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State wants cash back

California gives COC $900,000 bill for last year’s budget

Posted: November 16, 2008 8:21 p.m.
Updated: November 17, 2008 4:30 a.m.
 

Less than 60 days after College of the Canyons passed its 2008-09 budget, administrators learned the state of California wants nearly $900,000 back, college officials said.

Half of the total sum requested is state money awarded to the college for the 2007-08 school year and spent more than a year ago, said college spokeswoman Sue Bozman. The remainder is money no longer available to the college that was budgeted into this fiscal year, she said.

In effect, the state is giving the college a bill for last year and an automatic withdrawal notice for this year.

"We already did with less last year and now we need to go back and find $450,000 of this year's budget," Bozman said.

Bozman said the college will be forced to search for money in unrestricted funding sources like advertising and travel expenses. It hopes to steer clear of unrestricted funding designated for student payments, disabled services and financial aid.

Scott Lay, president and CEO of the Community College League of California, said forcing community colleges to pay for the state's financial errors is unfair to students.

"While we have sought new flexible funds in each year's budget to enable local college trustees, administrators, faculty and staff to address localized needs, the ‘categorical flexibility' proposal will simply pit disabled students against poor students and career-technical programs against major initiatives to address the basic skills crisis," Lay said.

To complicate matters, even though last year's student growth numbers soared 15 percent, the college received state funding for about 8 percent student growth.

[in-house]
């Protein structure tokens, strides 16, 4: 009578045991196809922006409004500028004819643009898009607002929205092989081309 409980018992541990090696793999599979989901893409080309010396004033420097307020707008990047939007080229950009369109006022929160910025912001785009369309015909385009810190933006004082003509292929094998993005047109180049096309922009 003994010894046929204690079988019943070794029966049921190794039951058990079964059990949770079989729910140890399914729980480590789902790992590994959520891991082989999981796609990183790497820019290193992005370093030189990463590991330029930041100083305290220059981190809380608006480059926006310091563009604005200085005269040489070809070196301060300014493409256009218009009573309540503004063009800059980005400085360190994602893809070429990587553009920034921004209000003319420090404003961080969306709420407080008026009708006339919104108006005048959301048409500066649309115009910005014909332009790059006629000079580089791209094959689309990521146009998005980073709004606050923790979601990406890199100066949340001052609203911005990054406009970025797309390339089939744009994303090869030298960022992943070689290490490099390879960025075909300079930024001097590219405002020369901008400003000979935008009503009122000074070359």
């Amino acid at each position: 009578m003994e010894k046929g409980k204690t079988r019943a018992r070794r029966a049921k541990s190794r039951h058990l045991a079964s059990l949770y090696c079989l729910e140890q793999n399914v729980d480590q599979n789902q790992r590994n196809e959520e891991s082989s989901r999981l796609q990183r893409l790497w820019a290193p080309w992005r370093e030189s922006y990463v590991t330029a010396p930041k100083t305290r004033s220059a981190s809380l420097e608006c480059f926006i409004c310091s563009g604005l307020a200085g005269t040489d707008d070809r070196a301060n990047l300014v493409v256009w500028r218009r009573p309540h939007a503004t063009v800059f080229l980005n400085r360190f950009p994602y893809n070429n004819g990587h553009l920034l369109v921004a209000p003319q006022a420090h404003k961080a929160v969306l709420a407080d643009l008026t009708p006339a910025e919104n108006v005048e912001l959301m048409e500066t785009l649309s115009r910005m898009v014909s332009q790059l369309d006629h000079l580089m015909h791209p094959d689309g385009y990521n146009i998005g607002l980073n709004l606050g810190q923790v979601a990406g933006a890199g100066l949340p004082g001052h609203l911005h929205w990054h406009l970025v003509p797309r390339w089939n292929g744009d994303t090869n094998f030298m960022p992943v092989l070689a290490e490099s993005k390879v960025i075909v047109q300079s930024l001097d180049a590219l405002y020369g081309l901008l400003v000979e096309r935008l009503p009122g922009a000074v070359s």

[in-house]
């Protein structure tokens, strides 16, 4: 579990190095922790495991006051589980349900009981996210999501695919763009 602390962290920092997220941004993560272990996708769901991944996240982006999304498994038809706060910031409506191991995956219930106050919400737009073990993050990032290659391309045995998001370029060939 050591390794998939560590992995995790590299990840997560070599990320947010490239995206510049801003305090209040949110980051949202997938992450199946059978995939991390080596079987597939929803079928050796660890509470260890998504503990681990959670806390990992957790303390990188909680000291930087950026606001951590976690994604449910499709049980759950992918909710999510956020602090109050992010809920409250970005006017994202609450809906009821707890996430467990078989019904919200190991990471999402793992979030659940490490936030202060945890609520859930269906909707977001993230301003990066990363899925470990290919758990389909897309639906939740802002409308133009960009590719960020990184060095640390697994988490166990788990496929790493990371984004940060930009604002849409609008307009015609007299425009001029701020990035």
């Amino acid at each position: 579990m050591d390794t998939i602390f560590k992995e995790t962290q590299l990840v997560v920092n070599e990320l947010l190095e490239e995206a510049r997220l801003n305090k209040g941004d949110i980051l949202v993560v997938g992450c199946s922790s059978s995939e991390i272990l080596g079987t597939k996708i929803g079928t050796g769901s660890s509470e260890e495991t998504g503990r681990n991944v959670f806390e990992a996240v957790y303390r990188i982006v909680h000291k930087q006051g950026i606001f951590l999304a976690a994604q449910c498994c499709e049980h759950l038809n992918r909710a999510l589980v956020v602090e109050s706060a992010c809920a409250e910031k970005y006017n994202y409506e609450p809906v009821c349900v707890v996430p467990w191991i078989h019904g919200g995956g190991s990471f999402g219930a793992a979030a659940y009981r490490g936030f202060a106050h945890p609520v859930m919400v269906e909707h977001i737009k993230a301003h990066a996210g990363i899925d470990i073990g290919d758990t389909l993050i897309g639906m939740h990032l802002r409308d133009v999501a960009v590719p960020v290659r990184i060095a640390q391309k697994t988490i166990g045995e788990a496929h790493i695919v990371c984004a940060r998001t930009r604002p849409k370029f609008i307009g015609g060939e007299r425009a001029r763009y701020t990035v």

Last month college trustees passed a $210 million budget that allocated funding for an 8 percent growth rate but will fall short of covering the 17 percent growth spurt the college underwent this fall, Bozman said.

In hard numbers, last year's budget cut represents about 2,100 unfunded student enrollments and a potential total of a 12,000-student enrollment funding shortfall this spring.

Trustee Bruce Fortine, originally elected to the college board in 1967, said actions taken on behalf of the state are disappointing.

"The economic situation is undoubtedly the worst I've seen in my life. This is completely uncharted territory as far as education is concerned," he said.

The college, however, took measures for just such a crisis, Fortine said.

"Our chancellor and Board of Trustees have always been planning for the future. We've worked with tough budgets and we've been eyeing toward the future for the last two or three years," he said. "We always plan ahead."

Whether students will feel the impact of the economic butchering is still unknown, though Fortine said Chancellor Dianne Van Hook is excellent at minimizing expenditures and maximizing income.

"It depends on how bad it gets. But the reason we are here is for the students," he said.

Earlier this month Gov. Arnold Schwarzenegger proposed a fiscal crisis action plan with a potential $9.2 billion statewide budget cut for the current fiscal year. His plan calls for $4.7 billion in new taxes and $4.5 billion in budget cuts.

Of those proposed cuts, Schwarzenegger called for a 5 percent reduction to each California community college district's general apportionment, a total savings of $332 million statewide.

Of the 19 states with budget deficits, California leads the pack with a $22.2 billion financial shortfall, representing 22 percent of its total budget.

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